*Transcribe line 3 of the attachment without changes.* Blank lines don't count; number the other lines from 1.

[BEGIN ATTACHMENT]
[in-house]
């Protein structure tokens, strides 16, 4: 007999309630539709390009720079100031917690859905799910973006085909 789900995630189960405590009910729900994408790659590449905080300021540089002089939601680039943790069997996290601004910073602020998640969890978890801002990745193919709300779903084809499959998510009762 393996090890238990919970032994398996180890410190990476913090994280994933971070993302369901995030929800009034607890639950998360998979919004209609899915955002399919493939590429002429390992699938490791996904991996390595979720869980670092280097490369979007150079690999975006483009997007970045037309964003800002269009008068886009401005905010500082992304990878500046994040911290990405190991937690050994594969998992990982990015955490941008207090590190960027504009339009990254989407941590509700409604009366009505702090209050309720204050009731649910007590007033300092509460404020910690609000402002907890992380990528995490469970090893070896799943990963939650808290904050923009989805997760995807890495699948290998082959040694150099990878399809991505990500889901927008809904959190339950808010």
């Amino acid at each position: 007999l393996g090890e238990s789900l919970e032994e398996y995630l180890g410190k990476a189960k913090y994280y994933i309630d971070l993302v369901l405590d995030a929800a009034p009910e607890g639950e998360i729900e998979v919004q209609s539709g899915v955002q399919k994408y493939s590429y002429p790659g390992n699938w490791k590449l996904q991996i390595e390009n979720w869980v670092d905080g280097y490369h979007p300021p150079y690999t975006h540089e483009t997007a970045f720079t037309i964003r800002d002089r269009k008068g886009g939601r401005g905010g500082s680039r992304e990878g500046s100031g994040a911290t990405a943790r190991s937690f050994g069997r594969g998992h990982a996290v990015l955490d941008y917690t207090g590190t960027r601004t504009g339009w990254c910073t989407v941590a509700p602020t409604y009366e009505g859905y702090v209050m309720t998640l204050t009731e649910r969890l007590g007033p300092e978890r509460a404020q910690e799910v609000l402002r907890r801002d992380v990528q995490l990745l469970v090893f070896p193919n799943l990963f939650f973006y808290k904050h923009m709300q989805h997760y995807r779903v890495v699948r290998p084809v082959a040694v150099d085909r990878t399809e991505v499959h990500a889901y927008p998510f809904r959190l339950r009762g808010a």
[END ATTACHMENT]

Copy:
């Amino acid at each position: 007999l393996g090890e238990s789900l919970e032994e398996y995630l180890g410190k990476a189960k913090y994280y994933i309630d971070l993302v369901l405590d995030a929800a009034p009910e607890g639950e998360i729900e998979v919004q209609s539709g899915v955002q399919k994408y493939s590429y002429p790659g390992n699938w490791k590449l996904q991996i390595e390009n979720w869980v670092d905080g280097y490369h979007p300021p150079y690999t975006h540089e483009t997007a970045f720079t037309i964003r800002d002089r269009k008068g886009g939601r401005g905010g500082s680039r992304e990878g500046s100031g994040a911290t990405a943790r190991s937690f050994g069997r594969g998992h990982a996290v990015l955490d941008y917690t207090g590190t960027r601004t504009g339009w990254c910073t989407v941590a509700p602020t409604y009366e009505g859905y702090v209050m309720t998640l204050t009731e649910r969890l007590g007033p300092e978890r509460a404020q910690e799910v609000l402002r907890r801002d992380v990528q995490l990745l469970v090893f070896p193919n799943l990963f939650f973006y808290k904050h923009m709300q989805h997760y995807r779903v890495v699948r290998p084809v082959a040694v150099d085909r990878t399809e991505v499959h990500a889901y927008p998510f809904r959190l339950r009762g808010a």